Science blogging is becoming a fairly large entity, if you haven’t noticed. NPG alone sponsors seventeen of them. Launched in January 2006, Scienceblogs.com has had over 50,000 posts and 555,000 comments on 66 blogs. This is a good thing for both the general public and for science, as again the internet proves its worth by easily bringing together populations of people who may have only rarely mixed otherwise.
Science blogging is so popular that it now has its own anthology. Bora Zivkovic, a blogger on Scienceblogs and the community manager for PLoS ONE, was the editor of the first anthology citing the best science blogs last year, and he’s now accepting nominations for this year’s edition. It is time to perform your civic duty and vote, if you feel a strong desire to do so. Nature would love to see a number of its blogs represented in this list, I guess as a means to establish legitimacy or something. I, for one, will decline to vote.
Motivation comes in terms of carrots and sticks, with publication in an anthology representing a carrot, in this case. I prefer the stick. One of my most cherished exchanges during the short tenure I have had writing on this blog was my argument with Drugmonkey regarding the role that Nature Neuroscience and other prestigious journals play in perpetuating paranoia in the research community. I represent this negative feedback and criticism as a stick. But frankly, receiving criticism is exactly why I write. I want to overcome the activation energy required to make someone state, on the record, their opinion on a particular topic. I see this as a challenge, and every comment is a small victory. Participating in a debate can be one of the more motivating intellectual exercises, causing people to believe things even more passionately once engaged in the deliberation than before it started. Therefore, my carrot is the stick.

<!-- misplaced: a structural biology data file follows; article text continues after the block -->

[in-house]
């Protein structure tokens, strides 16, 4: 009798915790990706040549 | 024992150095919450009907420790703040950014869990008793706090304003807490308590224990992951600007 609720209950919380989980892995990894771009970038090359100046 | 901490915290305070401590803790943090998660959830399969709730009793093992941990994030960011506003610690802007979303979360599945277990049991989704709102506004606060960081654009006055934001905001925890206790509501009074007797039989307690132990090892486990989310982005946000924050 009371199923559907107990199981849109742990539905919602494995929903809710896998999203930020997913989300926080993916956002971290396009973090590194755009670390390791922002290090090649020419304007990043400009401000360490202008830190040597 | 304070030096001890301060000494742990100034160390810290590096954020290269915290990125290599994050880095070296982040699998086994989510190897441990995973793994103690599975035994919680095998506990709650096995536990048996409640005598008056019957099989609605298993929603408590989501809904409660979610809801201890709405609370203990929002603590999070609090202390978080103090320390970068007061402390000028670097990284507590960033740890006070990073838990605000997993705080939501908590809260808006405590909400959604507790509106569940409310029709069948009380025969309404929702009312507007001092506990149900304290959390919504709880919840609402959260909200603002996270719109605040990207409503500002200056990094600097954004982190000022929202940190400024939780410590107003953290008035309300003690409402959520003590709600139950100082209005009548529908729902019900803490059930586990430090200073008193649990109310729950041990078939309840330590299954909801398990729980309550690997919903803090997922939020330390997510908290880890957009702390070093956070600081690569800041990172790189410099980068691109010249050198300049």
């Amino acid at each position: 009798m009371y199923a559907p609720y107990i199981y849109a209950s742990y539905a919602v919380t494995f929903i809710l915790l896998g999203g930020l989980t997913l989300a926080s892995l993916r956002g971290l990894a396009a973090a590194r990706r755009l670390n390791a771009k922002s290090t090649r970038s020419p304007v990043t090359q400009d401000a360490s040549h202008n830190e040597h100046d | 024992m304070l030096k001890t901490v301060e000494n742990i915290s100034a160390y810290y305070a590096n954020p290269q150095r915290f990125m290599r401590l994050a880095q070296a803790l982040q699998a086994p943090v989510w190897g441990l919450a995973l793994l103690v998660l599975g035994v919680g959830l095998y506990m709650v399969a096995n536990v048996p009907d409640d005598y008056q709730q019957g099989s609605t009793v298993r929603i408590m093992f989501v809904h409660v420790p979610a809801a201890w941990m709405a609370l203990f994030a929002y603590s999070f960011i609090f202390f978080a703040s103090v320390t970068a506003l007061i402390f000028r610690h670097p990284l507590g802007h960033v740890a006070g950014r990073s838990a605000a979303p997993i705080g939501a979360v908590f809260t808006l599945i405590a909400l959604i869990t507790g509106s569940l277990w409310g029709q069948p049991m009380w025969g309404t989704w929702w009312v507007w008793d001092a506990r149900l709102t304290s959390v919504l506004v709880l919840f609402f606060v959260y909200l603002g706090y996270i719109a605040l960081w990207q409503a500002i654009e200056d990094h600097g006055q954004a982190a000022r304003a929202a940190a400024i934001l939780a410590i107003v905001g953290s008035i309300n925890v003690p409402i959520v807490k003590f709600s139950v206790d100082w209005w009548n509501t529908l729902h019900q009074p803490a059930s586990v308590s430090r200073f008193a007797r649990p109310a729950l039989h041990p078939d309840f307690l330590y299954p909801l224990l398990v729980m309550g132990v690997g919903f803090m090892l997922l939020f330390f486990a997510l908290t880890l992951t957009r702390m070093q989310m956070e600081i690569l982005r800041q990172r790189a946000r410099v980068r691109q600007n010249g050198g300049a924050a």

So if you are feeling nice enough to nominate one of my postings for this anthology, I appreciate the thought, but I would much rather have you comment on that entry and enrich this small community with your thoughts. To me, that would be a more valuable compliment.